What did you do to get in touch with your friends five years ago? You would probably text them, or call them on their flip phone to see what their weekend plans were.
How about 10 years ago? If they had a cell phone you would have to call them and leave a voicemail if they weren’t available.
How about 20 years ago? I think everyone gets the point.
Social media has made everything so instantaneous that we can know where someone is, or what they are doing, the moment it happens. You can view an article a friend read and how they feel about it. Social media has expedited our way of communicating and has turned everyone into a news source.
The State University of New Jersey, Rutgers University, found that out the hard way last week. As news surfaced about its head Men’s Basketball Coach, Mike Rice, and his alternative coaching style, social media exploded!
Coach Rice, Athletic Director Pernetti and University President, Robert Barchi, found themselves in a media fire storm in a matter of hours. The video of the practices went viral, garnering millions of hits on YouTube, thousands of tweets on Twitter and hundreds of comments on Facebook. Hindsight is 20/20, but Rutgers would have been best served to have people in roles, suited to help control the fire and eventually put it out. Roles to minimize a crisis’ effects, or hopefully avoids it all together. An Investigator, a Firefighter, a Coach, a Wizard and a Spokesperson are roles strategically placed to keep potential firestorms, much like the one at Rutgers, at bay.
An Investigator is the first line of defense against any potential crisis. If Rutgers had known about the reaction to the video before it was nationally televised, they could have deemed it a fireable offense. The news that Athletic Director Pernetti had an external investigation into the issue and recommended to the University to fire Coach Rice has turned up the heat on President Barchi. Perhaps an internal review would have given the recommendation more clout. If there is nothing the investigator can do to stop the fire, he needs to warn the entire team, especially the Firefighters, to prepare them for what they are about to encounter.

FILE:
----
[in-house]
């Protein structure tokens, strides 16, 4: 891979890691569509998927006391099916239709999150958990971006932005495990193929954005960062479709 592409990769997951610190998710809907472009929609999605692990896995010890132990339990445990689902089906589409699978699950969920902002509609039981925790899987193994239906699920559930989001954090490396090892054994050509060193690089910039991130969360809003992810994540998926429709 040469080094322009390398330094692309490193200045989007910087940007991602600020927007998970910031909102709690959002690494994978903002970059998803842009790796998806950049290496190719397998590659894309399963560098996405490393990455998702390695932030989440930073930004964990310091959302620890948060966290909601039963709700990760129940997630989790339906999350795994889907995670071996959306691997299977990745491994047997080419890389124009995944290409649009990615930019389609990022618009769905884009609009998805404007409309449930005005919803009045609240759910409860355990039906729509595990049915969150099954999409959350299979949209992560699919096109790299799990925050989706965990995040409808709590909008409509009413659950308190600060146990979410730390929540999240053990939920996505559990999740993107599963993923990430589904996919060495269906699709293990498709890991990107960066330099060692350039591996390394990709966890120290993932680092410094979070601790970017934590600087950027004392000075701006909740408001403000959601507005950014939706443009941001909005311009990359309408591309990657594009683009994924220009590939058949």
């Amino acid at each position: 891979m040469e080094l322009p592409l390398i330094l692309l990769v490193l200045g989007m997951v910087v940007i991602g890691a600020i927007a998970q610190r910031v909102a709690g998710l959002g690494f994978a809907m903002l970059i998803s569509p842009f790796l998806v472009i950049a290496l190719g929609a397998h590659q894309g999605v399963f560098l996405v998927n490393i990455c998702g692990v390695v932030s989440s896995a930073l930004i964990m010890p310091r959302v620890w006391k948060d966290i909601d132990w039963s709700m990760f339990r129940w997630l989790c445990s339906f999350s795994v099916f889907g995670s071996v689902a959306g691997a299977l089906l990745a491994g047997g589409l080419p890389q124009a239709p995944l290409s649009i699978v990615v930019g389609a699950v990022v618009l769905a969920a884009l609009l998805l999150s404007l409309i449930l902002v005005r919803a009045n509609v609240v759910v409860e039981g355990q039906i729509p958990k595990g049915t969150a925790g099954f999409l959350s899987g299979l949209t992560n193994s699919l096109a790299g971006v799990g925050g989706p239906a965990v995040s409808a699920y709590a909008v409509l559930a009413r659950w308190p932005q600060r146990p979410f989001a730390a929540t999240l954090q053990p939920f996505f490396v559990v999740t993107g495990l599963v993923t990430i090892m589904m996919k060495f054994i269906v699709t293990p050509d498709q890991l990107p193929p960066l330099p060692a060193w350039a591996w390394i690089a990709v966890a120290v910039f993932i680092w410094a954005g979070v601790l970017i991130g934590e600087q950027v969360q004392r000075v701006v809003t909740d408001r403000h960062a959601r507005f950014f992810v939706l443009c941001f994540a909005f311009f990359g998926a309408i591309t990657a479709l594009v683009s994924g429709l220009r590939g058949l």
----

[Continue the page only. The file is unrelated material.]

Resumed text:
The role of a Firefighter in the crisis process may not need much explanation (especially with the imagery of fire and heat in this blog post), but it cannot be understated in the importance of the role. The firefighter must have their head on a swivel and solutions ready to handle all of the fires that flame up from the reaction to the crisis. AD Pernetti and President Barchi were called into question about the University’s move to the Big Ten Conference and if they motives were to allow the coach to stay to allow a smooth transition into the league in the coming years. To make sure everything is being accounted for, a firefighter needs to report back to the Coach.
The Coach’s role is to make sure all the pieces of the crisis management team are working together and containing the fire. The coach needs to have an overarching solution and to ensure the roles are working to achieve the goal. Rutgers needed a Coach. Had a Coach listened to the investigator and firefighters and terminated Coach Rice immediately, this crisis would have been averted. To move forward, a Coach needs to collaborate with a specialist to turn intelligence from monitoring, into a tangible recovery plan.
This is where the Wizard comes in. From the information obtained by monitoring, the Wizard needs to develop solutions and innovative ways to leverage positive information. Now that Rutgers has fired Coach Rice and AD Pernetti has stepped down, Interim AD Carl Kirschner, along with President Barchi need to forge a plan to put this fire out and move forward. Once a plan is developed, a spokesperson will need to need to step up and effectively communicate the plan to the public.
Through listening first, an effective Spokesperson finds creative ways to tailor your message to the public, where they are talking; crafting authentic messages that recognize and respect their interests and perspectives. Rutgers needs to employ a Spokesperson that acknowledges the missteps of the crisis, but focuses on the process of moving forward.